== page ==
So my situation is a bit different than yours, but it is pretty neat that we are both going through a fundamental problem of living with ADHD: it changes over time, it is confusing, and it can make you feel very misunderstood (even to yourself, at times).
I want to tell you my story of “Getting Help” just so you understand that you are not alone, and you are taking a big step in confronting the problem. And it is a problem that should be taken seriously.
It may get worse if you avoid it; not because your brain health gets worse necessarily, but because the weight of constant self-criticism and feelings of defeat can be crippling if you let ADHD run wild.
I am a 26 year-old man that has known about his ADHD for a looooong time. Since college graduation, a part of me knew that I was going to need more help as an adult with ADHD. But my brain, of course, has a mind of its own. It chose to get lost in all of this new-found sun-shining freedom of the adult world instead of addressing a duller, less-exciting reality. My ADHD brain doesn’t like the concept of “rules” or structure, so when the structure and jam-packed schedules dissolved, it was like letting an untrained dog off of a leash. I kept running after it, disillusioned in the thought I could keep up. As it got further away, so did my stability.
Out of sight, I ignored this for a while. I kind of enjoyed the break from routine. But over time, “Procrastination in the Face of Life-Altering Decisions” became one of my best skills.
It’s not the (ignorantly labeled) *lazy-type* or *unmotivated-type* of procrastination, though.
It’s Incidental Procrastination. Incidental to a disorder that needs further treatment if I am going to live a stable life, because just taking medication is not cutting it.
The ADHD brain has it pretty easy, whereas the ADHD person has it pretty hard.
My brain often thinks to itself:
“Why would I focus on something so enormous and scary if i could just focus on the birds singing outside instead? Or on the sound of the ticking in the AC unit? Or on the way that the sunlight casts ever-changing shadows as the tree branches move in the wind? Or on the beeping sound coming out of the fire detector because the batteries have been dying for two months? Why not just focus on one of those things instead?”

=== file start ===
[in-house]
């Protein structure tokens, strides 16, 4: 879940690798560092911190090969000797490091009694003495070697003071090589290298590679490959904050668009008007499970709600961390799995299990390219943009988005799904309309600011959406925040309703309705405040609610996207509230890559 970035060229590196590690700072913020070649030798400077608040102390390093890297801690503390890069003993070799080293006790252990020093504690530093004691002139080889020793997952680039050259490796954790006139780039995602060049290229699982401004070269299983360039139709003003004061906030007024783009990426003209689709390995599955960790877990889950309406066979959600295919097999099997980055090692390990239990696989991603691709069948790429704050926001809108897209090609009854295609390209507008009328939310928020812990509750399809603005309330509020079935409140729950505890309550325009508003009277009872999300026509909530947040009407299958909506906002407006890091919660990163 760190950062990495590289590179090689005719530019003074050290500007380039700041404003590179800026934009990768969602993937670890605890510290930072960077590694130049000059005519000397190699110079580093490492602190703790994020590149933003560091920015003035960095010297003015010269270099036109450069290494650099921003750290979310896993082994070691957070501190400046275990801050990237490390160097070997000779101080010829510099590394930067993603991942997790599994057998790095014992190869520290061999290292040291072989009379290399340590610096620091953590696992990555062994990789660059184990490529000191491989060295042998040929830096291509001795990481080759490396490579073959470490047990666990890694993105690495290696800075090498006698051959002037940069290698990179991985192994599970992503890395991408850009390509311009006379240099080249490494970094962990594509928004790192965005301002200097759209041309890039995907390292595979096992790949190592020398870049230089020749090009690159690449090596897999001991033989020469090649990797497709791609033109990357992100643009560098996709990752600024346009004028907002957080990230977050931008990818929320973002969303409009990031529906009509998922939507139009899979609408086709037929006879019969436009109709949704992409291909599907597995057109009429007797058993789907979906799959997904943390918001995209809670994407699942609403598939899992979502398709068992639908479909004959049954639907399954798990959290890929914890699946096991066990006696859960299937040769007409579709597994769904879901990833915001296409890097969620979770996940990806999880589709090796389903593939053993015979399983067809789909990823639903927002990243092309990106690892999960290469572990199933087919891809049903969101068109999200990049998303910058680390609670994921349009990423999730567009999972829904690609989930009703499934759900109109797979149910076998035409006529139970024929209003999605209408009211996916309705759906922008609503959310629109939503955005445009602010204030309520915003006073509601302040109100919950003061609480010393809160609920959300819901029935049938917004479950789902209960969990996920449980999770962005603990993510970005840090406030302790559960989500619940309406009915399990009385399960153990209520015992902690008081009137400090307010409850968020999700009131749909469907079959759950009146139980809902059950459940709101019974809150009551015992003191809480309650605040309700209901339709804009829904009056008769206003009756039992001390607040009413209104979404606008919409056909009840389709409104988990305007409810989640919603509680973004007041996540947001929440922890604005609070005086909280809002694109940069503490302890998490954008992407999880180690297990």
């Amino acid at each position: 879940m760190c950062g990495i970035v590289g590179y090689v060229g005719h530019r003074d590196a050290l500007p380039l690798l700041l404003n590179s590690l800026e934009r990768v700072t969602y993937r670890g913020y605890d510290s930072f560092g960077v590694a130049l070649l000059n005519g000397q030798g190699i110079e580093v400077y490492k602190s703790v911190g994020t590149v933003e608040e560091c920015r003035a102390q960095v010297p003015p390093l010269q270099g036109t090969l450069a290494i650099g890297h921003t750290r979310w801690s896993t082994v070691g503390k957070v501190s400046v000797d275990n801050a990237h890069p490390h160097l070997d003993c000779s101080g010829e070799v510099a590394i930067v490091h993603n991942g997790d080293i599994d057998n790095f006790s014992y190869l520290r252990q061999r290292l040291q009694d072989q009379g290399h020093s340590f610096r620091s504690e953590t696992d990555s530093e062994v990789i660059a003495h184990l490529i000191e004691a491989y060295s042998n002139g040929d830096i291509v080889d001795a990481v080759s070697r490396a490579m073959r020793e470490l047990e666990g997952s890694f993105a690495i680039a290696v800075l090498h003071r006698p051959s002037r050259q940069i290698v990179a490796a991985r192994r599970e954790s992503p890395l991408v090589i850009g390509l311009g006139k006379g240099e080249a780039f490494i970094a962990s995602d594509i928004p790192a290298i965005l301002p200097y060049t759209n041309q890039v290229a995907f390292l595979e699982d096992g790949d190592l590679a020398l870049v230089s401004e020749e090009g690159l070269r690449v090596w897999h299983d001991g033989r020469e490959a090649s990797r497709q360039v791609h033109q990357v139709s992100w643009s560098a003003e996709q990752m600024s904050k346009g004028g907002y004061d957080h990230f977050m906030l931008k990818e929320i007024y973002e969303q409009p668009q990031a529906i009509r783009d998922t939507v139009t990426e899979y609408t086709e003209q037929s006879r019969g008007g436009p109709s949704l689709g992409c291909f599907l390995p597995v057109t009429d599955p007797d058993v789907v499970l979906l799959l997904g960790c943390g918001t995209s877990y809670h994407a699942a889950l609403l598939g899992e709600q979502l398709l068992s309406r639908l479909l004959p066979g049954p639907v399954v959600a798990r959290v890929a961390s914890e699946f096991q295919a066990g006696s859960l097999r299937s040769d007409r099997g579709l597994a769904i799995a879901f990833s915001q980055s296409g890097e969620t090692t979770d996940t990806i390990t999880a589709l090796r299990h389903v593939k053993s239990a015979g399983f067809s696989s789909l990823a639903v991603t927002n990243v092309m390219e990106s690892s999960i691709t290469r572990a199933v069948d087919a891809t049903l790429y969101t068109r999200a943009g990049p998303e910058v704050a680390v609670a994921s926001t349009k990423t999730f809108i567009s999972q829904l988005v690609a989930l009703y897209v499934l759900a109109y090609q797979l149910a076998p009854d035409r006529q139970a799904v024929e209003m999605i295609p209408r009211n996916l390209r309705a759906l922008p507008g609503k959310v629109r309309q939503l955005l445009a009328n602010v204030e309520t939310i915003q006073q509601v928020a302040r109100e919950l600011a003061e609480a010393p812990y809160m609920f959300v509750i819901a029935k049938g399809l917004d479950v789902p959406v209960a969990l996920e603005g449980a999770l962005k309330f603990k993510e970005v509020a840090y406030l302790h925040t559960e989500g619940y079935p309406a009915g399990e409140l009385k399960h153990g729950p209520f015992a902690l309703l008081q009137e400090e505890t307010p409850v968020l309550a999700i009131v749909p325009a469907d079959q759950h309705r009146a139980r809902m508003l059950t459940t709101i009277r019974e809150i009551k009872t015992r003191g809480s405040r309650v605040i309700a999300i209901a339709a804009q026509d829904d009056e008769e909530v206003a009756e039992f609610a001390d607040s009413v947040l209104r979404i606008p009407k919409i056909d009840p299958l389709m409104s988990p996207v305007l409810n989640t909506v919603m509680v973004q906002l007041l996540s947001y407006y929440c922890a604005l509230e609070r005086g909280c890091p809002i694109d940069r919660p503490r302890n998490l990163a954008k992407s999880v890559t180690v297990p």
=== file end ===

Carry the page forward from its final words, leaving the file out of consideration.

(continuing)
That, unfortunately, doesn’t work out for me when I am desperately trying to stick with one thought. It is exhausting.
Oddly enough, it wasn’t problems with “sticking with one thought,” or the problems in my relationship stemming from my unaccountability and “flakey” behavior, or my unstable jobs, or my unstable finances, or my unstable moods, that ultimately, that FIIIINALLY got my attention.
It was a suitcase that had been sitting half-unpacked on my closet floor for a month and a half.
I don’t know what my ADHD brain found so convincing in that suitcase, but it surrendered to the truth.
I need help.
TO THE ADVICE PORTION OF MY RESPONSE:
Whatever your “suitcase” is, listen to it. Get help.
Don’t say “tomorrow,” because let’s be realistic…..
I don’t know what time zone you are in, but if it is daytime I would say start with a phone call to GP [right now] to schedule an appointment. While you wait for your appointment, take some time to really think about *how things are* in life right now. If some things aren’t good, ask yourself why. Do that, repeatedly, until you find a common thread that ties all your issues together.
If you’re like me, it may be useful to right a bullet-list of things you struggle with before your appointment. It can be awkward if they ask you what’s up / what’s wrong, and your brain is rapid-firing the same answer “I can’t focus” over and over. Have some answers to obvious questions written down to remind yourself of your problems and their cause, because you may have trouble identifying them on the spot.
At this point, they may offer an RX or offer a referral to a psychiatrist or psychologist. I would push for psychologist, as they do not have the end-goal of “throwing stimulants” at anything that resembles ADHD.
I am not bashing stimulants–I take them daily. However, with that said, you absolutely should be nervous about starting medication. Take it from me, a misdiagnosis and improper medical treatment is NOT a pleasant experience. It is dangerous, yet it happens all the time — especially with people with ADHD. On paper, it can look like other severe illnesses that are treated entirely differently.
I’m bored of writing this (haha), and you’re likely bored of reading it, so I will leave you with my simple advice:
Get help today.